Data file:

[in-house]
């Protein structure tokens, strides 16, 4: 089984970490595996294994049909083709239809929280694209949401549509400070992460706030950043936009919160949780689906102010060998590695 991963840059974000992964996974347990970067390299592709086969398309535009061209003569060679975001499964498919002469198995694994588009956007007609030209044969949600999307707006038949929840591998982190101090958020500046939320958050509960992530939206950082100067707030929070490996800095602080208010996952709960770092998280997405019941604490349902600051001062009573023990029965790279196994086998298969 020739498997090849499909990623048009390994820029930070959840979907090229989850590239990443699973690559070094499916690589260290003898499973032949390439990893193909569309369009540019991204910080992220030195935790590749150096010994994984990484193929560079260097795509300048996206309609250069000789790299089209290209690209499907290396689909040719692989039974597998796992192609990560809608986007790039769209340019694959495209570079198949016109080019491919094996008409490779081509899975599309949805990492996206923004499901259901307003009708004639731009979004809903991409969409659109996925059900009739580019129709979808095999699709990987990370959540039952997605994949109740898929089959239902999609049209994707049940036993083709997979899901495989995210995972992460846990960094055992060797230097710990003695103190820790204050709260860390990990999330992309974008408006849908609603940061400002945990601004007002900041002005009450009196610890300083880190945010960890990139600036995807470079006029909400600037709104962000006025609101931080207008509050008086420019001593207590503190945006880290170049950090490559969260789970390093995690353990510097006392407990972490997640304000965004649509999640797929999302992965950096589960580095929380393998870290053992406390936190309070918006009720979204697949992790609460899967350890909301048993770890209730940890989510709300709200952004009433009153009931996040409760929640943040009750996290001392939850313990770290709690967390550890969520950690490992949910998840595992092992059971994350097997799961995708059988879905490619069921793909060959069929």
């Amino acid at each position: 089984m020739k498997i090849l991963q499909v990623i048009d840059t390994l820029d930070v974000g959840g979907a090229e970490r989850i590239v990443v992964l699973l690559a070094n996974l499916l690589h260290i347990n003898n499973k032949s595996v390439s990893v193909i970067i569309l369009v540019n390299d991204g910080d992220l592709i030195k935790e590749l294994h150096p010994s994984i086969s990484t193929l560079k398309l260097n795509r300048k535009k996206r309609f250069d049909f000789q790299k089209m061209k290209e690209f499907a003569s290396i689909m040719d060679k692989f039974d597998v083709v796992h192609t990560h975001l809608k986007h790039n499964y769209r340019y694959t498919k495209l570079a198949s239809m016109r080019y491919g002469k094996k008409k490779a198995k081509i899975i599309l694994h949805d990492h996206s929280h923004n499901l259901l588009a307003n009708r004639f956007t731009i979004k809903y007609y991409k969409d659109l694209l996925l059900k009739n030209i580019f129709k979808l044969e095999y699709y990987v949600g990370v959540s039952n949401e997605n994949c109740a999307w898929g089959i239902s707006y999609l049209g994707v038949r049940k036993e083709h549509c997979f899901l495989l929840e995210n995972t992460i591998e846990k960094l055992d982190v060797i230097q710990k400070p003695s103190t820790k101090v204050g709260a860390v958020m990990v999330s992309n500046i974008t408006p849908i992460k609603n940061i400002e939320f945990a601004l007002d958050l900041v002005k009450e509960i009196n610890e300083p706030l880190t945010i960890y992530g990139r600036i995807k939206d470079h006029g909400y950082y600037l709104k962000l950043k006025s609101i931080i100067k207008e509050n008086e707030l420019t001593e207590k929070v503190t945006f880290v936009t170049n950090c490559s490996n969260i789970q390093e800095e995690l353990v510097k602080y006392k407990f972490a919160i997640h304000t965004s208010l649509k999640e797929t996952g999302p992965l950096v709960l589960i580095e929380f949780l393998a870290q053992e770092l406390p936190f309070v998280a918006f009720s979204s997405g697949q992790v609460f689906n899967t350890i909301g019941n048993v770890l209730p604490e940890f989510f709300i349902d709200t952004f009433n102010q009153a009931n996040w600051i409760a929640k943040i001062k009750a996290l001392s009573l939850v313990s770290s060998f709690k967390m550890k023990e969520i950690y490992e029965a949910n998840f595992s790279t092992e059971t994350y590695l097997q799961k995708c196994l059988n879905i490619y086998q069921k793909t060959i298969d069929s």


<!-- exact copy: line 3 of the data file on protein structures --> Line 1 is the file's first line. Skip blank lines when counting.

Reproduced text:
């Amino acid at each position: 089984m020739k498997i090849l991963q499909v990623i048009d840059t390994l820029d930070v974000g959840g979907a090229e970490r989850i590239v990443v992964l699973l690559a070094n996974l499916l690589h260290i347990n003898n499973k032949s595996v390439s990893v193909i970067i569309l369009v540019n390299d991204g910080d992220l592709i030195k935790e590749l294994h150096p010994s994984i086969s990484t193929l560079k398309l260097n795509r300048k535009k996206r309609f250069d049909f000789q790299k089209m061209k290209e690209f499907a003569s290396i689909m040719d060679k692989f039974d597998v083709v796992h192609t990560h975001l809608k986007h790039n499964y769209r340019y694959t498919k495209l570079a198949s239809m016109r080019y491919g002469k094996k008409k490779a198995k081509i899975i599309l694994h949805d990492h996206s929280h923004n499901l259901l588009a307003n009708r004639f956007t731009i979004k809903y007609y991409k969409d659109l694209l996925l059900k009739n030209i580019f129709k979808l044969e095999y699709y990987v949600g990370v959540s039952n949401e997605n994949c109740a999307w898929g089959i239902s707006y999609l049209g994707v038949r049940k036993e083709h549509c997979f899901l495989l929840e995210n995972t992460i591998e846990k960094l055992d982190v060797i230097q710990k400070p003695s103190t820790k101090v204050g709260a860390v958020m990990v999330s992309n500046i974008t408006p849908i992460k609603n940061i400002e939320f945990a601004l007002d958050l900041v002005k009450e509960i009196n610890e300083p706030l880190t945010i960890y992530g990139r600036i995807k939206d470079h006029g909400y950082y600037l709104k962000l950043k006025s609101i931080i100067k207008e509050n008086e707030l420019t001593e207590k929070v503190t945006f880290v936009t170049n950090c490559s490996n969260i789970q390093e800095e995690l353990v510097k602080y006392k407990f972490a919160i997640h304000t965004s208010l649509k999640e797929t996952g999302p992965l950096v709960l589960i580095e929380f949780l393998a870290q053992e770092l406390p936190f309070v998280a918006f009720s979204s997405g697949q992790v609460f689906n899967t350890i909301g019941n048993v770890l209730p604490e940890f989510f709300i349902d709200t952004f009433n102010q009153a009931n996040w600051i409760a929640k943040i001062k009750a996290l001392s009573l939850v313990s770290s060998f709690k967390m550890k023990e969520i950690y490992e029965a949910n998840f595992s790279t092992e059971t994350y590695l097997q799961k995708c196994l059988n879905i490619y086998q069921k793909t060959i298969d069929s």